The Mount Washington Observatory reoccupied the summit in 1932 through the enthusiasm of a group of individuals who recognized the value of a scientific facility at that demanding location. In April of 1934, observers measured a wind gust of 231 mph, which remains a world record for a surface station. In spite of the hardships imposed by their environment, observers regularly monitored weather under the auspices of the U.S. Weather Bureau, and conducted landmark research in short-wave radio propagation, ice physics and the constitution of clouds. The relationship with the U.S. Weather Service has always been close, but the Observatory is not a part of any government agency.


There is also a free museum, the Weather Discovery Center, that might make for a fun day trip, although I'd recommend spending a few days in the area to enjoy the scenery.

We have a number of books in our collection dealing with Mount Washington and the Observatory including Mount Washington: A Guide and Short History by Peter E. Randell [917.42 RAN] and World Record Wind: Measuring Gusts of 231 Miles an Hour by Alexander A. McKenzie [974.2 MCK].

I recently ordered a new title for the children's room about the Observatory's resident cat, Nin! It's called Cat in the Clouds by Eric Pinder. Look for it to arrive shortly! (It's also available from the Observatory gift shop, if you can't wait!)

To see photos of Mount Washington visit photographer Brad Washburn's site.

Tuesday, August 11, 2009

Cupcakes

If you caught WMUR's NH Chronicle last Thursday, you saw a segment on Windham's own Shabby Chic cupcake bakery! If you missed it, you can see it here.

Shabby Chic's cupcakes were chosen for NH Magazine's [MAG NEW] "Best of NH 2009" issue, and a luscious looking chocolate cupcake adorned the cover of the July issue! Congratulations! It's nice to see local businesses getting recognition!

We have some colorful cake cookbooks if you'd like to try your hand a baking cupcakes from scratch (remember, most cake recipes can be baked in cupcake pans). Look for these the next time you visit:

Boyle, Tish. The Cake Book. [641.8653 BOY]

Larrew, Brekka Hervey. Cheesecake Cupcakes and Other Cake Recipes. [J 641.8653 LAR]

Warren, Ann. The Cupcake Cafe Cookbook. [641.815 WAR]

For a little fun, there's a graphic novel with the catchy title, Cupcakes of Doom!, by Ray Friesen [J CX FRI]. How's this for an intriguing summary?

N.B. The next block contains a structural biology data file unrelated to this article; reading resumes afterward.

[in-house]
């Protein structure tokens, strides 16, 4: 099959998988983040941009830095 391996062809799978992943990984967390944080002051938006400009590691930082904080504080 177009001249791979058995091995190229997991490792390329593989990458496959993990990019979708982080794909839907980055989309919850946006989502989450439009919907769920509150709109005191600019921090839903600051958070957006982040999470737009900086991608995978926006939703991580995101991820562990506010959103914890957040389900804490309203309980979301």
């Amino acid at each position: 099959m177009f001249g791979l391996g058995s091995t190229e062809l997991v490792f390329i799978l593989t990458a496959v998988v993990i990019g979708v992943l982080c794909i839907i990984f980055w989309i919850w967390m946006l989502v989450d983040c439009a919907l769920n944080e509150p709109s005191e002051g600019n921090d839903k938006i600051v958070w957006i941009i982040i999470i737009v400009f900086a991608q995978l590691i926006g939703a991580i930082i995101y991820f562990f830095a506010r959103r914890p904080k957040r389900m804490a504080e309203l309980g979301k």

A humorous tale of Captain Scurvybeard and his band of pirates as they battle Vikings on the high seas, in the courtroom, and in the pastry marketplace, competing to find the coveted recipe for the Cupcakes of Doom, the legendary dessert.

Monday, August 10, 2009

John Hughes

Director John Hughes passed away on Friday at the age of 59. The work of Hughes defined a generation. Internet Movie Database called him the "Bard of Teen Angst."

The best way to celebrate his life is to watch his movies. Here are just a few that we currently have in our collection [all DVD]:

The Breakfast Club.

Ferris Bueller's Day Off.

Home Alone.

Pretty in Pink.

Uncle Buck.

I'll bet most people have a famous movie quote from one of Hughes' films. Mine is,



What's yours?

Friday, August 07, 2009

Poetry Friday--Out Loud!


I love the cover of Poetry Out Loud [821.008 POE] for its unbridled enthusiasm! In case you can't read it, the cover proclaims
Over 100 Great Poems to Pronounce Trippingly on the Tongue, from "To His Coy Mistress" and "The Waste Land" to "Casey at the Bat" and "The Owl and the Pussy-Cat"

Also on the cover is this:
Read to Your Love, Dramatize for Your Children, Perform at a Party, or Sing in the Shower

To all that I said, "YES! Why not!" And then I read James Earl Jones' "Introduction,"
Poetry has always been a lifeline for me. When I was a small boy, I began to stutter. From the time I was nearly six until I was about fourteen, I chose silence over speech. I retreated into muteness because my stuttering made speaking too difficult. But because I needed some way to express myself, even to myself, and to track the progress of my mind, I became a "closet" poet. I loved poetry, and began writing it myself.

In one of those fortunate accidents that can change lives, my high school English teacher in Brethren, Michigan, helped me to use poetry to reclaim my ability to speak. When Professor Donald Crouch discovered that I wrote poems, he asked to see some. One seemed to him good enough that he wondered if I might have plagiarized it. To defend myself, I had to read the poem aloud. Since I never spoke at school, this was an ordeal for me, but my honor was at stake. I had no choice but to stand up and read my poem to my teacher and classmates.

To my amazement and theirs, I read it without stumbling.
What an awesome story and a testament to the power of poetry!

Poetry Out Loud is an outstanding little book from its handy size, about 6" x 7," which makes it easy to hold while reading aloud, to the bits of supplementary info running down the sides. And did I mention that the poems chosen are also outstanding? Here's one by Thomas Hardy: